We have developed solutions to the long-standing problems associated with underwater wet welding and in particular the skills required to produce high quality welds. The new system, which has been named Hammerhead™ answers the problems to obtaining high quality wet welds in nil visibility, without the need for experienced, trained and/or qualified welder-divers. 

The electrode used is a specially formulated Cr-Ni-Mo (stainless steel) electrode and is available in 3.2 mm (1/8") diameter. Although this electrode has been specifically designed for use with the Hammerhead wet-spot welding system (spot-welding), it may also be used for conventional wet welding of stainless steels and/or high strength carbon steels, as it is highly resistant to hydrogen cracking and offers high strength and high toughness electrode properties. For mechanical properties and chemical analysis see the brochure.

This type of welding process may also be used in air, for general construction, using the software installed into Mahe 420 amp welding inverter.

The Hammerhead™ wet-spot welding process results in a quick and reliable joining method by means of a spot/plug weld, using a standard DC welding power source.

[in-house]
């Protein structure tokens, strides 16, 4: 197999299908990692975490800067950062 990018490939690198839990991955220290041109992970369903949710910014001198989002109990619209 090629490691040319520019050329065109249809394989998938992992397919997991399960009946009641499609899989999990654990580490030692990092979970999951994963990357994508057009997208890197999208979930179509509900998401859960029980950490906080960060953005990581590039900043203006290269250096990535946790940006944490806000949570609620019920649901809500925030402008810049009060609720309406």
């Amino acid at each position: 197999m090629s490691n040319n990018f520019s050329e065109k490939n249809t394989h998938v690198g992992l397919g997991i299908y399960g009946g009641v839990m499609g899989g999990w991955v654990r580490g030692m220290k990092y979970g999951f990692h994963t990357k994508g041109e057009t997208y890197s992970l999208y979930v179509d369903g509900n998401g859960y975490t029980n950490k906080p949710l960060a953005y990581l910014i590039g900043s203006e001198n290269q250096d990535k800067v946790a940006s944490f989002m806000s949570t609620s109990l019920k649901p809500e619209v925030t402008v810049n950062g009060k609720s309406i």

See Hammerhead in action in these video clips:

Video 1 (opens in new window): (dry-spot demo) shows Drew Maslin of Northern Divers (non-welder) using the system in air. The weld is then broken to show the fusion faces.

Video 2 (opens in new window): (wet-spot demo) shows David Keats of Speciality Welds using this system to weld
plate J2.1.

Video 3 (opens in new window): Shows the welding of a 3 pass fillet weld underwater using Barracuda Gold electrodes. (These welds were made to aid comparison between standard fillet welds and wet-spot welds.)

Video 4 (opens in new window): Shows the tensile testing of weld sample D1.2.

Images of Hammerhead equipment
 

In removing the skills necessary to carry out underwater wet welding you must change the fundamental approach to how welding is carried out. The benefits include; no need for specific joint configurations and all the preparation that goes with them.

No need even for a conventional fillet or butt joint for that matter. No need for cleaning the joint area or for chipping off slag before laying down additional passes, in fact there’s no need for additional passes, as the process is a one-shot process i.e. one electrode produces one complete spot/plug weld.

By removing the actual welding skills from the operation, there’s no need for the diver-welder to control parameters like travel speed, electrode angles, arc length, etc, as associated with conventional welding skills. There’s even no need to have good visibility as the diver doesn’t need to see or control an arc in the conventional sense. Even when visibility is poor high quality welds are produced time after time.